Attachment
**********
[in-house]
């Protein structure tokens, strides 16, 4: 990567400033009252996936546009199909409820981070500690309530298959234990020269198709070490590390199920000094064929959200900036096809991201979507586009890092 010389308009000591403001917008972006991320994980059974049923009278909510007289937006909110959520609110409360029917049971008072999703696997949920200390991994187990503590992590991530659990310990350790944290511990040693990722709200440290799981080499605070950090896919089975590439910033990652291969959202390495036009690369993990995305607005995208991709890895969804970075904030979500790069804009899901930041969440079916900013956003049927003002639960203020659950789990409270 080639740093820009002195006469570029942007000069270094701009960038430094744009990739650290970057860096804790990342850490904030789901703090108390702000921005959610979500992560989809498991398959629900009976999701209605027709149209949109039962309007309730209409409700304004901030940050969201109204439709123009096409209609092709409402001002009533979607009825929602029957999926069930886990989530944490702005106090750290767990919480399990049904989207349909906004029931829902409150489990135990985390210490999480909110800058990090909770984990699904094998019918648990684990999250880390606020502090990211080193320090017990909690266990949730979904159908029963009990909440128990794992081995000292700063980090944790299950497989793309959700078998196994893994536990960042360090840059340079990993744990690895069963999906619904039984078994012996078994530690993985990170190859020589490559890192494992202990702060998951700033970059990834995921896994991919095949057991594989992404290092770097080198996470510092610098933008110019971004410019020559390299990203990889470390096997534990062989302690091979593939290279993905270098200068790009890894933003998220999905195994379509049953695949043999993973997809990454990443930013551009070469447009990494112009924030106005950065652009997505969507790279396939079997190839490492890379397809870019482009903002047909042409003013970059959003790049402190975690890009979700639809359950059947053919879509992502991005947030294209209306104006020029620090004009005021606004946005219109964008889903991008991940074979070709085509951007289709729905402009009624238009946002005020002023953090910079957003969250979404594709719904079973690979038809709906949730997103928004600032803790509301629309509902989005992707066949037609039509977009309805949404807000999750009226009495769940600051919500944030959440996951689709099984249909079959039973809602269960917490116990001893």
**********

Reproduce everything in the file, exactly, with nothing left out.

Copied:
[in-house]
């Protein structure tokens, strides 16, 4: 990567400033009252996936546009199909409820981070500690309530298959234990020269198709070490590390199920000094064929959200900036096809991201979507586009890092 010389308009000591403001917008972006991320994980059974049923009278909510007289937006909110959520609110409360029917049971008072999703696997949920200390991994187990503590992590991530659990310990350790944290511990040693990722709200440290799981080499605070950090896919089975590439910033990652291969959202390495036009690369993990995305607005995208991709890895969804970075904030979500790069804009899901930041969440079916900013956003049927003002639960203020659950789990409270 080639740093820009002195006469570029942007000069270094701009960038430094744009990739650290970057860096804790990342850490904030789901703090108390702000921005959610979500992560989809498991398959629900009976999701209605027709149209949109039962309007309730209409409700304004901030940050969201109204439709123009096409209609092709409402001002009533979607009825929602029957999926069930886990989530944490702005106090750290767990919480399990049904989207349909906004029931829902409150489990135990985390210490999480909110800058990090909770984990699904094998019918648990684990999250880390606020502090990211080193320090017990909690266990949730979904159908029963009990909440128990794992081995000292700063980090944790299950497989793309959700078998196994893994536990960042360090840059340079990993744990690895069963999906619904039984078994012996078994530690993985990170190859020589490559890192494992202990702060998951700033970059990834995921896994991919095949057991594989992404290092770097080198996470510092610098933008110019971004410019020559390299990203990889470390096997534990062989302690091979593939290279993905270098200068790009890894933003998220999905195994379509049953695949043999993973997809990454990443930013551009070469447009990494112009924030106005950065652009997505969507790279396939079997190839490492890379397809870019482009903002047909042409003013970059959003790049402190975690890009979700639809359950059947053919879509992502991005947030294209209306104006020029620090004009005021606004946005219109964008889903991008991940074979070709085509951007289709729905402009009624238009946002005020002023953090910079957003969250979404594709719904079973690979038809709906949730997103928004600032803790509301629309509902989005992707066949037609039509977009309805949404807000999750009226009495769940600051919500944030959440996951689709099984249909079959039973809602269960917490116990001893």